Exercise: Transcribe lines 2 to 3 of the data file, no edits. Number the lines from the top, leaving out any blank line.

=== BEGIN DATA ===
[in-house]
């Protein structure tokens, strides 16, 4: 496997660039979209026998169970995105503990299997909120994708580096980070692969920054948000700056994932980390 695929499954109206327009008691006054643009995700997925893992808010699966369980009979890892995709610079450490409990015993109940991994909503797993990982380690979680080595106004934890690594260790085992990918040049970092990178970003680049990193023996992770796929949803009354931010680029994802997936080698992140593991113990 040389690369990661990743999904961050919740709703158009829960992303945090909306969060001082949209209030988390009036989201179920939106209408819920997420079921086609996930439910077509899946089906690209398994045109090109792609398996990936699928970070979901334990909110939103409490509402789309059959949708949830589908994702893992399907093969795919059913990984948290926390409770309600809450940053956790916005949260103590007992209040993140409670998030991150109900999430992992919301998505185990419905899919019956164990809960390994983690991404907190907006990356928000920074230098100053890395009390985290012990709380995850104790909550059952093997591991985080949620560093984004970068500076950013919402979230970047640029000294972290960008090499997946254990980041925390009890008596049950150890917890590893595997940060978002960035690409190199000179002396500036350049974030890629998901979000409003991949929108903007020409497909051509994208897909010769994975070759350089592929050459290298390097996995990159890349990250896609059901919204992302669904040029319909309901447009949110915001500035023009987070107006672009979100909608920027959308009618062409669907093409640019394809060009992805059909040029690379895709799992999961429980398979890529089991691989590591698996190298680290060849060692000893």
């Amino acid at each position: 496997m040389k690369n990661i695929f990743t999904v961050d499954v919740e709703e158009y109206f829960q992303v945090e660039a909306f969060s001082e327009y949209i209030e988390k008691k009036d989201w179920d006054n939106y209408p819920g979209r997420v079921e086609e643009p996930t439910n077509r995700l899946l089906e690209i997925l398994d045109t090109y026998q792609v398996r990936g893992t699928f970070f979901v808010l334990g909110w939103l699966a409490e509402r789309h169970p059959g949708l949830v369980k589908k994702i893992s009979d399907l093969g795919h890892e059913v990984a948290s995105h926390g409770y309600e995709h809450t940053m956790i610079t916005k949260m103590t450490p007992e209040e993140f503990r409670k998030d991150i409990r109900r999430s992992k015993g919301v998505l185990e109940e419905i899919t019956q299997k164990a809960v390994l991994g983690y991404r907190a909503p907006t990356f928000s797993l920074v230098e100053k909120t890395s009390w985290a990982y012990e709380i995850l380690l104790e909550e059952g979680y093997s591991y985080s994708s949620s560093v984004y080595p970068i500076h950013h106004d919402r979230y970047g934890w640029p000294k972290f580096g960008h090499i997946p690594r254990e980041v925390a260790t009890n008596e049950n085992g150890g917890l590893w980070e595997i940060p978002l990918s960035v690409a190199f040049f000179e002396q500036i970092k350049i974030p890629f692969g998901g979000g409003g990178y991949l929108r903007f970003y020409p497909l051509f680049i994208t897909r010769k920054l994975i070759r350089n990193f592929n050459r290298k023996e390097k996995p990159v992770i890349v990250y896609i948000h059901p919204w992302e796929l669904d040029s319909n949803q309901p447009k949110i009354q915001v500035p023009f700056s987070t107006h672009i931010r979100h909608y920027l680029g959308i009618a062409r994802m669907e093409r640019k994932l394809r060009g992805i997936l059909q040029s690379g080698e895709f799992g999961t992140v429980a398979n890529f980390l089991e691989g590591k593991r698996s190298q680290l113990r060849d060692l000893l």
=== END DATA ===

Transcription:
């Protein structure tokens, strides 16, 4: 496997660039979209026998169970995105503990299997909120994708580096980070692969920054948000700056994932980390 695929499954109206327009008691006054643009995700997925893992808010699966369980009979890892995709610079450490409990015993109940991994909503797993990982380690979680080595106004934890690594260790085992990918040049970092990178970003680049990193023996992770796929949803009354931010680029994802997936080698992140593991113990 040389690369990661990743999904961050919740709703158009829960992303945090909306969060001082949209209030988390009036989201179920939106209408819920997420079921086609996930439910077509899946089906690209398994045109090109792609398996990936699928970070979901334990909110939103409490509402789309059959949708949830589908994702893992399907093969795919059913990984948290926390409770309600809450940053956790916005949260103590007992209040993140409670998030991150109900999430992992919301998505185990419905899919019956164990809960390994983690991404907190907006990356928000920074230098100053890395009390985290012990709380995850104790909550059952093997591991985080949620560093984004970068500076950013919402979230970047640029000294972290960008090499997946254990980041925390009890008596049950150890917890590893595997940060978002960035690409190199000179002396500036350049974030890629998901979000409003991949929108903007020409497909051509994208897909010769994975070759350089592929050459290298390097996995990159890349990250896609059901919204992302669904040029319909309901447009949110915001500035023009987070107006672009979100909608920027959308009618062409669907093409640019394809060009992805059909040029690379895709799992999961429980398979890529089991691989590591698996190298680290060849060692000893």
């Amino acid at each position: 496997m040389k690369n990661i695929f990743t999904v961050d499954v919740e709703e158009y109206f829960q992303v945090e660039a909306f969060s001082e327009y949209i209030e988390k008691k009036d989201w179920d006054n939106y209408p819920g979209r997420v079921e086609e643009p996930t439910n077509r995700l899946l089906e690209i997925l398994d045109t090109y026998q792609v398996r990936g893992t699928f970070f979901v808010l334990g909110w939103l699966a409490e509402r789309h169970p059959g949708l949830v369980k589908k994702i893992s009979d399907l093969g795919h890892e059913v990984a948290s995105h926390g409770y309600e995709h809450t940053m956790i610079t916005k949260m103590t450490p007992e209040e993140f503990r409670k998030d991150i409990r109900r999430s992992k015993g919301v998505l185990e109940e419905i899919t019956q299997k164990a809960v390994l991994g983690y991404r907190a909503p907006t990356f928000s797993l920074v230098e100053k909120t890395s009390w985290a990982y012990e709380i995850l380690l104790e909550e059952g979680y093997s591991y985080s994708s949620s560093v984004y080595p970068i500076h950013h106004d919402r979230y970047g934890w640029p000294k972290f580096g960008h090499i997946p690594r254990e980041v925390a260790t009890n008596e049950n085992g150890g917890l590893w980070e595997i940060p978002l990918s960035v690409a190199f040049f000179e002396q500036i970092k350049i974030p890629f692969g998901g979000g409003g990178y991949l929108r903007f970003y020409p497909l051509f680049i994208t897909r010769k920054l994975i070759r350089n990193f592929n050459r290298k023996e390097k996995p990159v992770i890349v990250y896609i948000h059901p919204w992302e796929l669904d040029s319909n949803q309901p447009k949110i009354q915001v500035p023009f700056s987070t107006h672009i931010r979100h909608y920027l680029g959308i009618a062409r994802m669907e093409r640019k994932l394809r060009g992805i997936l059909q040029s690379g080698e895709f799992g999961t992140v429980a398979n890529f980390l089991e691989g590591k593991r698996s190298q680290l113990r060849d060692l000893l």